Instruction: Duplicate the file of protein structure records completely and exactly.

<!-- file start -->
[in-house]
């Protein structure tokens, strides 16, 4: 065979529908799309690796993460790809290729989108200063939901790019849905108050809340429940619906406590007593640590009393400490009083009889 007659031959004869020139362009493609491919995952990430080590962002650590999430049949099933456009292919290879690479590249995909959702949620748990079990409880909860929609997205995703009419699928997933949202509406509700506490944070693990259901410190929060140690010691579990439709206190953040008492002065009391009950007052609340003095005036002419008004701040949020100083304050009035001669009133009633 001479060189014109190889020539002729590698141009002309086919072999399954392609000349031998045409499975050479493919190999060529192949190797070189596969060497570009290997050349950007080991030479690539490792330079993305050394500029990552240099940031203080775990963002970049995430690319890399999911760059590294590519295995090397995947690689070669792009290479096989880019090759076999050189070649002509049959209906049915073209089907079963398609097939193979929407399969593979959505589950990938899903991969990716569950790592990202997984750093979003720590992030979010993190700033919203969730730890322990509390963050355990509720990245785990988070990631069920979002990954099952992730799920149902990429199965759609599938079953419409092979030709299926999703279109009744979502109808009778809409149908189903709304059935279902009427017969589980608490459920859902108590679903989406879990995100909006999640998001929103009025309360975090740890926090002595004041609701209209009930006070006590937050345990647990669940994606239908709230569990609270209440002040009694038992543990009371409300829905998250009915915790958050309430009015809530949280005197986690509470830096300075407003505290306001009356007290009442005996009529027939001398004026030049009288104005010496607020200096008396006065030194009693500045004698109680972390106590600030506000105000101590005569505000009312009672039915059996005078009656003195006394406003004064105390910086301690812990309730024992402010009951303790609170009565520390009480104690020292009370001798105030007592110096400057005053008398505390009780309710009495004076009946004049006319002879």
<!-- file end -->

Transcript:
[in-house]
């Protein structure tokens, strides 16, 4: 065979529908799309690796993460790809290729989108200063939901790019849905108050809340429940619906406590007593640590009393400490009083009889 007659031959004869020139362009493609491919995952990430080590962002650590999430049949099933456009292919290879690479590249995909959702949620748990079990409880909860929609997205995703009419699928997933949202509406509700506490944070693990259901410190929060140690010691579990439709206190953040008492002065009391009950007052609340003095005036002419008004701040949020100083304050009035001669009133009633 001479060189014109190889020539002729590698141009002309086919072999399954392609000349031998045409499975050479493919190999060529192949190797070189596969060497570009290997050349950007080991030479690539490792330079993305050394500029990552240099940031203080775990963002970049995430690319890399999911760059590294590519295995090397995947690689070669792009290479096989880019090759076999050189070649002509049959209906049915073209089907079963398609097939193979929407399969593979959505589950990938899903991969990716569950790592990202997984750093979003720590992030979010993190700033919203969730730890322990509390963050355990509720990245785990988070990631069920979002990954099952992730799920149902990429199965759609599938079953419409092979030709299926999703279109009744979502109808009778809409149908189903709304059935279902009427017969589980608490459920859902108590679903989406879990995100909006999640998001929103009025309360975090740890926090002595004041609701209209009930006070006590937050345990647990669940994606239908709230569990609270209440002040009694038992543990009371409300829905998250009915915790958050309430009015809530949280005197986690509470830096300075407003505290306001009356007290009442005996009529027939001398004026030049009288104005010496607020200096008396006065030194009693500045004698109680972390106590600030506000105000101590005569505000009312009672039915059996005078009656003195006394406003004064105390910086301690812990309730024992402010009951303790609170009565520390009480104690020292009370001798105030007592110096400057005053008398505390009780309710009495004076009946004049006319002879």